Extreme senses/sensitivity to stimuli

So, divorce from my ex with untreated ADHD is almost final, after leaving with kids a year ago. Working on co-parenting, which usually consists of me managing and taking care of everything and him contributing what he can when he can. Which is actually fine. We get along reasonably well and the kids are happy. 

I continue to unravel the past and figure things out--hindsight is always good when we learn from it, right? And this one aspect of his behavior keeps rearing its head. I would like to be able to understand it and explain it to my children. For now I just ignore it--it used to drive me crazy and embarrass me, but now I just find it curious. Has anyone else experience this? 

My ex spouse definitely has ADHD, and maybe a few other things going on--bipolar disorder, depression, OCD, asperger's? I don't know. But he responds extremely strongly to various stimuli. For example, bad smells may make most of us cover our mouths, but he starts gagging, tears roll down his cheeks, and he makes loud retching noises. Everything from a dirty diaper to bad garbage made him do this (convenient, huh?) He once swallowed some food the wrong way and ended up rolling around and thrashing in the floor, clutching his throat. A friend saw it and asked if we should call 911. "No, he just does that," I answered. It is just really melodramatic and beyond attention-seeking. It is like there is something mentally wrong, maybe ill about it. Several friends and family members have asked me if this is for real? Small injury to his knee? Limping around with a cane and getting a handicapped tag for his car. He also looks up the worst thing that could possibly happen, medically, for everything and sometimes scares our kids with it. (Surgery for a pinched nerve? Could result in paralysis and he will never walk again).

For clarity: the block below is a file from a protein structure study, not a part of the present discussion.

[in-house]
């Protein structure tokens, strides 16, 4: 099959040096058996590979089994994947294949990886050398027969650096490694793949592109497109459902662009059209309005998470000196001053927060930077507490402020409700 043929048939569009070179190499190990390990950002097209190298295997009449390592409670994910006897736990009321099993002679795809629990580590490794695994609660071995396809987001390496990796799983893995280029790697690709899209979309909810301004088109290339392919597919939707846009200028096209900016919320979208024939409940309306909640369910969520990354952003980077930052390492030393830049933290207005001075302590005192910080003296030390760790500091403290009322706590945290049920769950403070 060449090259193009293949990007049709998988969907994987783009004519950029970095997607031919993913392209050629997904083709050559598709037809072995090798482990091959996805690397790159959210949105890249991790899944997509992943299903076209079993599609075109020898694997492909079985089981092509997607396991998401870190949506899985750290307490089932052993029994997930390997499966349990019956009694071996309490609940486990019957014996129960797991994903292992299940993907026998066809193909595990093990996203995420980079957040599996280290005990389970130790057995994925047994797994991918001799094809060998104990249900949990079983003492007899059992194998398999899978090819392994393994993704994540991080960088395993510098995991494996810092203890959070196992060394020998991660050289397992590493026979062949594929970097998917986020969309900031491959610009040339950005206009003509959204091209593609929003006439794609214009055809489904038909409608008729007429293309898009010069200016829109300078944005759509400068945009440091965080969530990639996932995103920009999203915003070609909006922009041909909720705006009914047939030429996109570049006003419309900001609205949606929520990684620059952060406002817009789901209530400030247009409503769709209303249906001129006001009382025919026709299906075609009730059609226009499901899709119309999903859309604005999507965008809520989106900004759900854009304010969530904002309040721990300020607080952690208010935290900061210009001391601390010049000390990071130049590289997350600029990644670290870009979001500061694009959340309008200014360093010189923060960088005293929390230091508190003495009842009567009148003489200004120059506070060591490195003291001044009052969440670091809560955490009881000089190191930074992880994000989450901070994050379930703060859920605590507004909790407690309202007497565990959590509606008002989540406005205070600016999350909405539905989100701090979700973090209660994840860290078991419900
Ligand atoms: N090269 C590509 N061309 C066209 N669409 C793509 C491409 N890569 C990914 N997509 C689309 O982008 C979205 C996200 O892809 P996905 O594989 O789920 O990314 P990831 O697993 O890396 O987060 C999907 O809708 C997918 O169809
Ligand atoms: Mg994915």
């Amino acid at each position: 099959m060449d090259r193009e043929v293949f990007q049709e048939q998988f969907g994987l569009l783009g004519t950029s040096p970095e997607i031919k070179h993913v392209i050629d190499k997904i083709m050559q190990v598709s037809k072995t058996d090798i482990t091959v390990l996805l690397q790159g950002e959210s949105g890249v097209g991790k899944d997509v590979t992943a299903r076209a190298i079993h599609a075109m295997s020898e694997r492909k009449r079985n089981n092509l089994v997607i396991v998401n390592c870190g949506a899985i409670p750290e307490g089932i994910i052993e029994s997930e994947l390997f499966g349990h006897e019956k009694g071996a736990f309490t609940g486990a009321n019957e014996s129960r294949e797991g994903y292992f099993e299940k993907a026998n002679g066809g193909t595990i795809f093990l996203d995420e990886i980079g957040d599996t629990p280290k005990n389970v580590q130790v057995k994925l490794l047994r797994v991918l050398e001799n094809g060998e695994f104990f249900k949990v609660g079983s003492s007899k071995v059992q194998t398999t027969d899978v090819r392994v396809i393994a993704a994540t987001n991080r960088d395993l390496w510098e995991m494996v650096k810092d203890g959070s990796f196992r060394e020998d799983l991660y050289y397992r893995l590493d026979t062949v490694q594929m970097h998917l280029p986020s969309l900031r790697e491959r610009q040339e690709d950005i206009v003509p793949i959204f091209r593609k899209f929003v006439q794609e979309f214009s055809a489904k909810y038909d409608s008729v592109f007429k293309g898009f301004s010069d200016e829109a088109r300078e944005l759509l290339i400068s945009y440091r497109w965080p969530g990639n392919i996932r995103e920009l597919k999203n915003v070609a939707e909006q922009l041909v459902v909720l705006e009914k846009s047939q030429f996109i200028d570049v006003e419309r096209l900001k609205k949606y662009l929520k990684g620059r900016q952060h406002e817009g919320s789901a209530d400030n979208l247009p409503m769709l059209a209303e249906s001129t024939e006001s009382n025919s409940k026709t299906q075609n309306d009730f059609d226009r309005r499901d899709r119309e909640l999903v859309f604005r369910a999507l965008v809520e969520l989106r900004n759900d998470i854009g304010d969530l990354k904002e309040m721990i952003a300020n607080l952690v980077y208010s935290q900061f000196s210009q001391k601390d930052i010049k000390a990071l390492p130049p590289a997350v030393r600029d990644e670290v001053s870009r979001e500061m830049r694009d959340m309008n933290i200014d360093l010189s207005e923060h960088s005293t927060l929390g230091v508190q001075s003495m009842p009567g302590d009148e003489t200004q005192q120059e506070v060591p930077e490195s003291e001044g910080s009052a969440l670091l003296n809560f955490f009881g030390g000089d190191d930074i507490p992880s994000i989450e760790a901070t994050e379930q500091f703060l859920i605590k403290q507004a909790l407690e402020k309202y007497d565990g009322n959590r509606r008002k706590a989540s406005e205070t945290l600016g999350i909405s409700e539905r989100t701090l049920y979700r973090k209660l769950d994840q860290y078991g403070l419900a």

It is worst when he is in pain or sick. A cold leaves him making the most crazy retching and coughing noises, again with tears running down his cheeks. It is a bit annoying when I am trying to pay attention to our kids or he is canceling out of an overnight with them at the last minute. 

There has to be some explanation for this. Honestly, I don't think it's for attention. I think there is something that makes him over-react like crazy to things like this. And forget talking about it. I tried a few times and he freaked out and said I was accusing him of lying. Worst fights ever. Once I rolled my eyes at him (which is not very nice, I admit, but I had just had a Cesarean and was up all night and breastfeeding and couldn't take it any more). Well, I was the meanest human being who has ever lived. He absolutely freaks out if someone calls his credibility into question. 

So, I just let it go, and try to ignore it now, but it happened again this morning and I know the kids are going to start asking about it at some point. Any ideas?
Thanks, everyone. 

I'm non-ADHD (I think!) but I